We believe that prayer is our conversation and relationship with God. But Dal Mi’s words expound further as it invites us to see that prayer requires our action as well. It is our active participation in the will of God for us. St. Benedict would always remind his monks with the words “Ora et Labora.” With faith and love, let us act on things that we want to happen.
Video by: The Swoon
5. Fiery Priest
This action-packed K-drama is about Fr. Michael and his search for justice for the death of his mentor-priest Monsignor Lee Young Joon. Along with this, Kim Hae Il or Fr Michael (his baptismal name) has a lot of issues to deal with, including his anger management that led to imprudence, to top all these is his harrowing past.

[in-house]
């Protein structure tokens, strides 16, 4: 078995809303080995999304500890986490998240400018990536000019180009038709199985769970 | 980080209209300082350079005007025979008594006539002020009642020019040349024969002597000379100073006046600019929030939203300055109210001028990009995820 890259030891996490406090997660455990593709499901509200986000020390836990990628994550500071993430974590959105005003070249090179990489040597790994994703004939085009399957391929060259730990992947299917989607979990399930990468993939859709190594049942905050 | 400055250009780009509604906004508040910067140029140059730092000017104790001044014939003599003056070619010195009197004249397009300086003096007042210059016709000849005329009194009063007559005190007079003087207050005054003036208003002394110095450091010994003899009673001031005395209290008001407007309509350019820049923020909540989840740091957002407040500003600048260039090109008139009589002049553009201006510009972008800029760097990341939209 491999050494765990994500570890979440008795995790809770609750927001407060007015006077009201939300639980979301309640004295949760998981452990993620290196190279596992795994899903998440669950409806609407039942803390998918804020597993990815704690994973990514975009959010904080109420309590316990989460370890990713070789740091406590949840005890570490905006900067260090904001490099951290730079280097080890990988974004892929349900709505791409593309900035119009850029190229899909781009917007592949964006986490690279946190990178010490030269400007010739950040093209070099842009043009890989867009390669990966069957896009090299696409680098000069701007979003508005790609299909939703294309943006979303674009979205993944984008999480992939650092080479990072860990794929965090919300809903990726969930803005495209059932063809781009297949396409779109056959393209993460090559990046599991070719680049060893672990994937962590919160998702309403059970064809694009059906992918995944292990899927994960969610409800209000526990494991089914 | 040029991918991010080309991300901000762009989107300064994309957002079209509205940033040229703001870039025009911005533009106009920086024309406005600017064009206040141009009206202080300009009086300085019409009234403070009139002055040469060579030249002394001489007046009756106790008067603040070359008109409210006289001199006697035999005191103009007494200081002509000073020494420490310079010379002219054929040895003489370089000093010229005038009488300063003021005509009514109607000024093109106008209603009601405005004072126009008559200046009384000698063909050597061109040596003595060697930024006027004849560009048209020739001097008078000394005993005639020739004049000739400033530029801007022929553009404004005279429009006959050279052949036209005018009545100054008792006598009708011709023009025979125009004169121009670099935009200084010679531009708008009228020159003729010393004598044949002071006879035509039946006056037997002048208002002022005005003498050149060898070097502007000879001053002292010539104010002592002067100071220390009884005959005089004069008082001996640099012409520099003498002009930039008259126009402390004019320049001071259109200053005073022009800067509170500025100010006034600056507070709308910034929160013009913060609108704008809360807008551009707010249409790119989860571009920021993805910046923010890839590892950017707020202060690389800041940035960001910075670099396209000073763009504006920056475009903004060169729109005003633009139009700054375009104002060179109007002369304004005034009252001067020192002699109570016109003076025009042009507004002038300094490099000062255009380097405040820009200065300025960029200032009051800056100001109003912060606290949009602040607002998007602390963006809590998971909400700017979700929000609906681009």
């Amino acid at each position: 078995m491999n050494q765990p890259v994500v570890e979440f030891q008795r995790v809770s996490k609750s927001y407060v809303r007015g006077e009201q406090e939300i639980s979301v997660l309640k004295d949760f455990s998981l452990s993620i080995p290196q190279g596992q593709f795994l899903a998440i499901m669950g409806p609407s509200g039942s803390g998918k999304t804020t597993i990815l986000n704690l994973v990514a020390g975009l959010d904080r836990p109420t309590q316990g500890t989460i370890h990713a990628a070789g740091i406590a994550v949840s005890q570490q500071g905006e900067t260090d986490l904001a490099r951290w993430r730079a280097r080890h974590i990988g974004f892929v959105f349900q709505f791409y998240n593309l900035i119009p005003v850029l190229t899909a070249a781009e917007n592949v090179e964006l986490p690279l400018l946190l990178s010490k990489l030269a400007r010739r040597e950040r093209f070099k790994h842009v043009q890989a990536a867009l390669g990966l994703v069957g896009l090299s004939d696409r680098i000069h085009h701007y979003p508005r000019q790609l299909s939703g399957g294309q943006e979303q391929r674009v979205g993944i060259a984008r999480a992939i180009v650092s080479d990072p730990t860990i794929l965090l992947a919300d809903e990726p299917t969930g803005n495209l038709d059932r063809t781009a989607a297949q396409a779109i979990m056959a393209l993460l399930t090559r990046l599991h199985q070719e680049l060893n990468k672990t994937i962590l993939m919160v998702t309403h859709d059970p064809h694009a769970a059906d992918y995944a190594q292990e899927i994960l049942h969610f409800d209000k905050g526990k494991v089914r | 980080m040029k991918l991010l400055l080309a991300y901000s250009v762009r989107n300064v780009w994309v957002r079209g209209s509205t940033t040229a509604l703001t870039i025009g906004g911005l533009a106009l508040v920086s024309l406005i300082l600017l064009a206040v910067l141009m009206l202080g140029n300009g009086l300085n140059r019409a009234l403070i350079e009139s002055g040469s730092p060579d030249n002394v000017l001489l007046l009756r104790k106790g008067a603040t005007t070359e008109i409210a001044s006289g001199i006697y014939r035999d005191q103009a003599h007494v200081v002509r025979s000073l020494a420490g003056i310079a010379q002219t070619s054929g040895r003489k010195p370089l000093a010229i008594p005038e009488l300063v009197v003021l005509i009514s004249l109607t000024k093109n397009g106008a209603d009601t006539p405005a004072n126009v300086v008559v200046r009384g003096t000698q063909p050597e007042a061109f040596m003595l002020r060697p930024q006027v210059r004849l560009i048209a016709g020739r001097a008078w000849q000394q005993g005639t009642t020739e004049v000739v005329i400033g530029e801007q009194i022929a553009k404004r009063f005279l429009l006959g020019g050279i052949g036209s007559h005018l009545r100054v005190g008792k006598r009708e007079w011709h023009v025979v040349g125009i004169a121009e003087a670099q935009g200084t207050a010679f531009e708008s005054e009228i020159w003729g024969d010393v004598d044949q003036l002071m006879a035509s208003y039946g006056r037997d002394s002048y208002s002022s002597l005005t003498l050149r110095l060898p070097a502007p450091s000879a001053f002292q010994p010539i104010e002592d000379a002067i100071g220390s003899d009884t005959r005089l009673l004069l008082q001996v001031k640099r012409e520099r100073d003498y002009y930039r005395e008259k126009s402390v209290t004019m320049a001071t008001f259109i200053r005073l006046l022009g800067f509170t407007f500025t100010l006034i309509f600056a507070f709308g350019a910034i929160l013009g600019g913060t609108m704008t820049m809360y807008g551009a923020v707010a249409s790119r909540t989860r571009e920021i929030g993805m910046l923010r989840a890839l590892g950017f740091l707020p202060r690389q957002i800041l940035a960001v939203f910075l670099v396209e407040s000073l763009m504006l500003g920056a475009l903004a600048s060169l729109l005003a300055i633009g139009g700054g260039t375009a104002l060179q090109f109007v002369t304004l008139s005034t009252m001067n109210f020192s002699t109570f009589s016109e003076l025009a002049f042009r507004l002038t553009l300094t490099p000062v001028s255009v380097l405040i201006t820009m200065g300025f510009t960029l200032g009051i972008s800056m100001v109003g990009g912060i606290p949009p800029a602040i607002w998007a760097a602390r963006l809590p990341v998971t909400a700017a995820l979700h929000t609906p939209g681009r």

There’s so much to discuss about this K-drama, which includes violence and social issues committed by the corrupt government officials and the local police. But this K-drama sheds light on vocations.
‘Vocation’ comes from the Latin word vocare, which means “calling.” In the story, Fr. Michael is not our typical priest. He has the tendency to be verbally and physically violent. However, the story reveals to us the beauty and the mystery of being called by God. As the cliché goes, “God does not call the qualified but qualifies those whom He calls.”
Photo by: Kmazing